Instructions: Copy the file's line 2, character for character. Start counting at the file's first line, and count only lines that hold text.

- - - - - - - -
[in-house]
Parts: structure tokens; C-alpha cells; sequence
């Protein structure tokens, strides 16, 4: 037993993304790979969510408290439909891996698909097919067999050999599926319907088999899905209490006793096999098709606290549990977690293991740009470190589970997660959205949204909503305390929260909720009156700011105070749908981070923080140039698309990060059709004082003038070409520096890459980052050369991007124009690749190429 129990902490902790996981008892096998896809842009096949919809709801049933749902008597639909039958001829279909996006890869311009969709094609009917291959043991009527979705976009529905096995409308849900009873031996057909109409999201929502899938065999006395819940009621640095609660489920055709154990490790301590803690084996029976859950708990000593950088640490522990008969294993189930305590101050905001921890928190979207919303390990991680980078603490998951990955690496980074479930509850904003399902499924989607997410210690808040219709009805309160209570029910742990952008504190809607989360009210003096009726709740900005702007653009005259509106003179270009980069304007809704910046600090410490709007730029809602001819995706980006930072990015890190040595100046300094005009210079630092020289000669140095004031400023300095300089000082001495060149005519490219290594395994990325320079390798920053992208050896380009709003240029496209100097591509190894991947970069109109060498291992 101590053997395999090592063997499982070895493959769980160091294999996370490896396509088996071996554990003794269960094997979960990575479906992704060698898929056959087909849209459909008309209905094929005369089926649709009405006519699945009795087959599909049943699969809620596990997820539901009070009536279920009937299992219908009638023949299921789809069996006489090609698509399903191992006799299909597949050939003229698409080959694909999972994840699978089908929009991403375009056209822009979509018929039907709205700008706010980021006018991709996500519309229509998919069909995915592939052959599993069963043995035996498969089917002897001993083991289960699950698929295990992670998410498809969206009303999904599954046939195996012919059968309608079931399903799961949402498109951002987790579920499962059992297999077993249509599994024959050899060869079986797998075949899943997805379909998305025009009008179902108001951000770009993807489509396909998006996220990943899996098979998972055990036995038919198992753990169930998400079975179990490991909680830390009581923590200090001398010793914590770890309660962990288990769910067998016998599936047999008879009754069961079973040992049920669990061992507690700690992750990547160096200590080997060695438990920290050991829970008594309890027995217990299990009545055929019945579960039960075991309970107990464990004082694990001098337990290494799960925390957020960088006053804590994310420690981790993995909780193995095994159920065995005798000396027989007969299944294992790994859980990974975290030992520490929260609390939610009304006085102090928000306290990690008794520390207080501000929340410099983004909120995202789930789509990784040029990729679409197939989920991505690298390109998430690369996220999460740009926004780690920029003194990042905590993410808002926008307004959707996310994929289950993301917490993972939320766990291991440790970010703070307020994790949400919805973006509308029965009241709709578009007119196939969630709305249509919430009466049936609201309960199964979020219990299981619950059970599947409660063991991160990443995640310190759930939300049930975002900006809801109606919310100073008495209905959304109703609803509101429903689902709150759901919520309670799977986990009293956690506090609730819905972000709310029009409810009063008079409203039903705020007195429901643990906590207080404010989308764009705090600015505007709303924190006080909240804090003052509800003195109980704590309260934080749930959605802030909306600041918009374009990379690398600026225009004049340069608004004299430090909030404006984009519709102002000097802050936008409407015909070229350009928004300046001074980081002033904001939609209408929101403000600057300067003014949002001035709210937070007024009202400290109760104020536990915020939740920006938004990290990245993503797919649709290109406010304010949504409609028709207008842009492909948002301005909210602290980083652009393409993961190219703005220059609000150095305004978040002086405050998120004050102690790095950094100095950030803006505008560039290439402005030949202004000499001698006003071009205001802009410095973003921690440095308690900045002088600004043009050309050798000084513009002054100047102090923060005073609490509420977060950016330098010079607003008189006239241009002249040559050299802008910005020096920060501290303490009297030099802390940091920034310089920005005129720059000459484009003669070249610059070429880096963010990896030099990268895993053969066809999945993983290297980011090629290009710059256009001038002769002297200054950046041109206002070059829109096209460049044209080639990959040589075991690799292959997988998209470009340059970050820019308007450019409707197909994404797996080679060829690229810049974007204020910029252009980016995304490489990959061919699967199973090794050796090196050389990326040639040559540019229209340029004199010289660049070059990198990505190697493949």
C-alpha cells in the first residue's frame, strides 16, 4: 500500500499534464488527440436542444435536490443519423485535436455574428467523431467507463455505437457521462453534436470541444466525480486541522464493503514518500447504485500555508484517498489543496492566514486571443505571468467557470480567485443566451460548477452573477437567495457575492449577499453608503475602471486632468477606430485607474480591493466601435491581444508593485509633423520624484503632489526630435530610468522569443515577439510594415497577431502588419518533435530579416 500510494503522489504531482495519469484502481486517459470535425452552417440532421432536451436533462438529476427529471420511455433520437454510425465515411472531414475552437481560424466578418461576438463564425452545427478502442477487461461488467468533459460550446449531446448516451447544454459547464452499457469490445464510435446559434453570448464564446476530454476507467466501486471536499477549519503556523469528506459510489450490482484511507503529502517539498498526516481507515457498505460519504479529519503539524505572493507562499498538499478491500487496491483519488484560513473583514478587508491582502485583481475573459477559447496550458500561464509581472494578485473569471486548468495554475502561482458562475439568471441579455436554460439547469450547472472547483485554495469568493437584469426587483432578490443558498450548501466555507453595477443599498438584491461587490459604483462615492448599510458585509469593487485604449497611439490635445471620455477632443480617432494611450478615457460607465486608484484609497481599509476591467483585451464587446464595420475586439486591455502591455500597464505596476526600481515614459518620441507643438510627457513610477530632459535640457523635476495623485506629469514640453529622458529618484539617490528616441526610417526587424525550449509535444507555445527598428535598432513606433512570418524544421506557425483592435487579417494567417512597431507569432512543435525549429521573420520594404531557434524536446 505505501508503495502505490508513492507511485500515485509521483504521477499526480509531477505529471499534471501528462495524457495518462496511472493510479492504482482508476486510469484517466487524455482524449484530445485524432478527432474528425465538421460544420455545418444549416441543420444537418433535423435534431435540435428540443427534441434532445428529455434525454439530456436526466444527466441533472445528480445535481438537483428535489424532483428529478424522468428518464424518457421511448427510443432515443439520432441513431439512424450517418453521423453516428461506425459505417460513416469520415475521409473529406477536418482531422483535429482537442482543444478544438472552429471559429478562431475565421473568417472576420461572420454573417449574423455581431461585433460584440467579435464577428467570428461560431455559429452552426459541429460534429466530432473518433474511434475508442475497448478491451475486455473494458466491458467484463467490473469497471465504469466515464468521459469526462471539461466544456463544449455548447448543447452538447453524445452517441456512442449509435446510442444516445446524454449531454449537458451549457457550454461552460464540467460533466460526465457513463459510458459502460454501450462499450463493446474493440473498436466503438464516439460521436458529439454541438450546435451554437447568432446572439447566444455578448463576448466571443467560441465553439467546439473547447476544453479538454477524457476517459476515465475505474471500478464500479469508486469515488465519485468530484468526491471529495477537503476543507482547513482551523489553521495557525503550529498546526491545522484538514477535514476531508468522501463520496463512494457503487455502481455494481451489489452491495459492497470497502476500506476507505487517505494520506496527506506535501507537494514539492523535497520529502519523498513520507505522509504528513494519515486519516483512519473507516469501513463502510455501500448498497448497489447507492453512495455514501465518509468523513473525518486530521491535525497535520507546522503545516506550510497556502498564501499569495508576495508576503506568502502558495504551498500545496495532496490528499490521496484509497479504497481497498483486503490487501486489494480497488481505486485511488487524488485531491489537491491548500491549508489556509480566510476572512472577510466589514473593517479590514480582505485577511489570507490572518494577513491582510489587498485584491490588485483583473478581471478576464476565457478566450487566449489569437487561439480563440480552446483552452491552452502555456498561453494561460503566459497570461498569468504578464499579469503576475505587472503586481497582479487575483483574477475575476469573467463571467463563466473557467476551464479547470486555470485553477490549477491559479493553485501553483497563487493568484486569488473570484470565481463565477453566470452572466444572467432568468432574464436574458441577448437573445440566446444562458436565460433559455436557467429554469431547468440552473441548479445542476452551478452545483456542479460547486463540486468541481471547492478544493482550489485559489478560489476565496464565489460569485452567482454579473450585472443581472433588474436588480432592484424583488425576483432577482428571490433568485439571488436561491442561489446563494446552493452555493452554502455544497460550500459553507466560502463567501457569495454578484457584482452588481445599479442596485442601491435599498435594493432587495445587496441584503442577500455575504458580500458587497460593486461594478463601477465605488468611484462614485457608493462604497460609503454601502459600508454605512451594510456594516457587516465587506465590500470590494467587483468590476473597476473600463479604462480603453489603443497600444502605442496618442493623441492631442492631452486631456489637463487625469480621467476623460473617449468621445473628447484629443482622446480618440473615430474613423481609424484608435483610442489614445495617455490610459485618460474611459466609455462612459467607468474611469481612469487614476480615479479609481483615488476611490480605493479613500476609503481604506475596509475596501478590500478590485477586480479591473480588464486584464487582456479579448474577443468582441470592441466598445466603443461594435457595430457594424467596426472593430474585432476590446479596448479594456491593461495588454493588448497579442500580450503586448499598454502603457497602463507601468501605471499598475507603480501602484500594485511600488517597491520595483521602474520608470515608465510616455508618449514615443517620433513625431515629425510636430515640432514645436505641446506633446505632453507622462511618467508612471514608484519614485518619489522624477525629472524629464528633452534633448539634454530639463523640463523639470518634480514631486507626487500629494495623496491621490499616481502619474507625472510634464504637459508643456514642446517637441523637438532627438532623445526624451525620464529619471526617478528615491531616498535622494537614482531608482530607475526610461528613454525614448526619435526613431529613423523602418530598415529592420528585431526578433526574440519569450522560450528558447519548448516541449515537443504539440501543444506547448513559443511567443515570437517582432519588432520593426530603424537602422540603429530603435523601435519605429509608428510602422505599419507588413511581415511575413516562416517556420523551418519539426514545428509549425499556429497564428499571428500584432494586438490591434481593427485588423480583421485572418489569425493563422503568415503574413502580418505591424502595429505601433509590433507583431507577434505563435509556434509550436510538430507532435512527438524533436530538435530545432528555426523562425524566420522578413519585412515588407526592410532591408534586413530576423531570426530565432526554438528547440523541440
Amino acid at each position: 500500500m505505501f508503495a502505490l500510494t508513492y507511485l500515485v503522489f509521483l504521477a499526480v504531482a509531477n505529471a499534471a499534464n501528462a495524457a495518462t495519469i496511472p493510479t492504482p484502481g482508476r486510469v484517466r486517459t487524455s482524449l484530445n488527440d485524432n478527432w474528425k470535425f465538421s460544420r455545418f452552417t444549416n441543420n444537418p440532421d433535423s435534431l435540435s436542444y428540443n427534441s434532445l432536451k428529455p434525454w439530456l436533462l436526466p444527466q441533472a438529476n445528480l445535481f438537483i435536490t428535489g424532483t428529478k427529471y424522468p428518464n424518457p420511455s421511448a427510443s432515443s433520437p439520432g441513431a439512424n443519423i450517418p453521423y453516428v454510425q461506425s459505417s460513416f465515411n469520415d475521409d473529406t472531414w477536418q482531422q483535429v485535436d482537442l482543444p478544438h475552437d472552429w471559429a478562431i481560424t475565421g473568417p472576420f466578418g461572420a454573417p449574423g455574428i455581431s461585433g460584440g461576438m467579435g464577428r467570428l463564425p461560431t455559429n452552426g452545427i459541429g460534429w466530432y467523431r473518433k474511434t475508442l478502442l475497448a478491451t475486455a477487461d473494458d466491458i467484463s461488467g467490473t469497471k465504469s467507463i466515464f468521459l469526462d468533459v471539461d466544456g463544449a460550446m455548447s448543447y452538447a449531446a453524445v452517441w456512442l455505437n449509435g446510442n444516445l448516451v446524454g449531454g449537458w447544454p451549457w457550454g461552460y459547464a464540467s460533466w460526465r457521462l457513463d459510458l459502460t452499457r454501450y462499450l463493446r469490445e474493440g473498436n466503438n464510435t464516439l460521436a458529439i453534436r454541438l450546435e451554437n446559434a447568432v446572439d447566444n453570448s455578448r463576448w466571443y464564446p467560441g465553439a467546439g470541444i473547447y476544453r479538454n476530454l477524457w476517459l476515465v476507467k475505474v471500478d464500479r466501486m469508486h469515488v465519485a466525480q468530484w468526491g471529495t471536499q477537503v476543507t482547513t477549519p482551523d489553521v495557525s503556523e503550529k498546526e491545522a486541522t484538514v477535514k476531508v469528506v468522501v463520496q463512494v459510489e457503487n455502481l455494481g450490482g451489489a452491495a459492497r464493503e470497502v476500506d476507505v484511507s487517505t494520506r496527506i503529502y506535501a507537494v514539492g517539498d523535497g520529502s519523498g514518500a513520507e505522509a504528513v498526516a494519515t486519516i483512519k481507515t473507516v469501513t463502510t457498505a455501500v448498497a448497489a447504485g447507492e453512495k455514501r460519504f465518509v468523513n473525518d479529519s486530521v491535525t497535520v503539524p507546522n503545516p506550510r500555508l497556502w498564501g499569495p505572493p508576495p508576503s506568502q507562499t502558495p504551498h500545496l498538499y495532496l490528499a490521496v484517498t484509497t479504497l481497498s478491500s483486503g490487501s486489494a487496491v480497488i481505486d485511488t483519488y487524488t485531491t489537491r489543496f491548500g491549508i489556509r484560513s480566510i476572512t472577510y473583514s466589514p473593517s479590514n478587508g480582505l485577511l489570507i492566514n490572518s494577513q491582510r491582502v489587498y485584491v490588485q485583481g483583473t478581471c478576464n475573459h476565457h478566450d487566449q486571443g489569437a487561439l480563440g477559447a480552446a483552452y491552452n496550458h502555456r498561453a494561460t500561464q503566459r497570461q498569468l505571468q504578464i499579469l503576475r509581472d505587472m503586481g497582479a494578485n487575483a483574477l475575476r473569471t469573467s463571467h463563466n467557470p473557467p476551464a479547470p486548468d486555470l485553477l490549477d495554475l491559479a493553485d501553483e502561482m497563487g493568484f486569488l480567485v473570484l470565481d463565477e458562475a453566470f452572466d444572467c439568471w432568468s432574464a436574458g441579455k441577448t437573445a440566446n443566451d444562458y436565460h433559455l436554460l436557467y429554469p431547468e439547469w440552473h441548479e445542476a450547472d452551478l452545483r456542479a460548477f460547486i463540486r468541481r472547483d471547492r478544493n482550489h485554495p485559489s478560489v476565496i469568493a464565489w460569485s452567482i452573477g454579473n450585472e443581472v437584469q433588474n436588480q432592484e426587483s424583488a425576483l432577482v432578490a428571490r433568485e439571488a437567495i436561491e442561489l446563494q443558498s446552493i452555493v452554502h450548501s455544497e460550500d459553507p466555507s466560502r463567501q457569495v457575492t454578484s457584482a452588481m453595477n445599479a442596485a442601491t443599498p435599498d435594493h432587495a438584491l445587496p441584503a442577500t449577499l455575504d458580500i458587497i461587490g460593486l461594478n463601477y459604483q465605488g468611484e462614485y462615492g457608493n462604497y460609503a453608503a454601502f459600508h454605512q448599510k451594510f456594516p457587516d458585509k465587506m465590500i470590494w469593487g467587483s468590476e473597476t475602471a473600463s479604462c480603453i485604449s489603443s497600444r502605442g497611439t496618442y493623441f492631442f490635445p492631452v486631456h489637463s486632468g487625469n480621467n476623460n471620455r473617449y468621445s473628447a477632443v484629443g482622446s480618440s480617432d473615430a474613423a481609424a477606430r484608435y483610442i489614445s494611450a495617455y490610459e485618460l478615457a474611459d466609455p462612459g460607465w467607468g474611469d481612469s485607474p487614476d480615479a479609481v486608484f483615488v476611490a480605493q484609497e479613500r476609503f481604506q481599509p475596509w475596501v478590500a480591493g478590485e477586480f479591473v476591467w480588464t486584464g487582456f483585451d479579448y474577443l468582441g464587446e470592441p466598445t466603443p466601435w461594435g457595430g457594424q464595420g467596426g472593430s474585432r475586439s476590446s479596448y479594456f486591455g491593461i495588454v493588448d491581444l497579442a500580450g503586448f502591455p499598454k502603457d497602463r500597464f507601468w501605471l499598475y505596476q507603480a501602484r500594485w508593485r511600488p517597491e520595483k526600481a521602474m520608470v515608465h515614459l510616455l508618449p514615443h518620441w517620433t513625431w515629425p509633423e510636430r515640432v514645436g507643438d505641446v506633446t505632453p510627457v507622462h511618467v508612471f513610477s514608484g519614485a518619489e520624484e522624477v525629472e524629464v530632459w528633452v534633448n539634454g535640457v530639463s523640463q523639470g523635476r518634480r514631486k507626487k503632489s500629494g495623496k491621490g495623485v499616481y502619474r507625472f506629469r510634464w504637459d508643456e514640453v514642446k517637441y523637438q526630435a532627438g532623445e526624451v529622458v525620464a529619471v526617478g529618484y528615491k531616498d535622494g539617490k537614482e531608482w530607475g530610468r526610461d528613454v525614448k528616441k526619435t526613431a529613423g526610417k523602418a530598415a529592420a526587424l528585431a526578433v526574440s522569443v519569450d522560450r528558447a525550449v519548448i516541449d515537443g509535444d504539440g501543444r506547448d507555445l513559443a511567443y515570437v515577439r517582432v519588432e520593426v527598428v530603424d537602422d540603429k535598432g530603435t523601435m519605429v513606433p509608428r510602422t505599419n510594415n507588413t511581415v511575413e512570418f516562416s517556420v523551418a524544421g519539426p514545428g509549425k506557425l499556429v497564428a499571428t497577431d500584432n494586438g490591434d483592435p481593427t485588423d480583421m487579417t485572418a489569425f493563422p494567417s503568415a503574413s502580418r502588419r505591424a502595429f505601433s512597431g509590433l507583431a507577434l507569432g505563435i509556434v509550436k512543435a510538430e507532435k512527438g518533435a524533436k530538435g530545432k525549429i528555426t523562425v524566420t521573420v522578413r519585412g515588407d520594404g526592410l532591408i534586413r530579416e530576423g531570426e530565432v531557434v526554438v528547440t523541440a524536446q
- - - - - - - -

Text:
Parts: structure tokens; C-alpha cells; sequence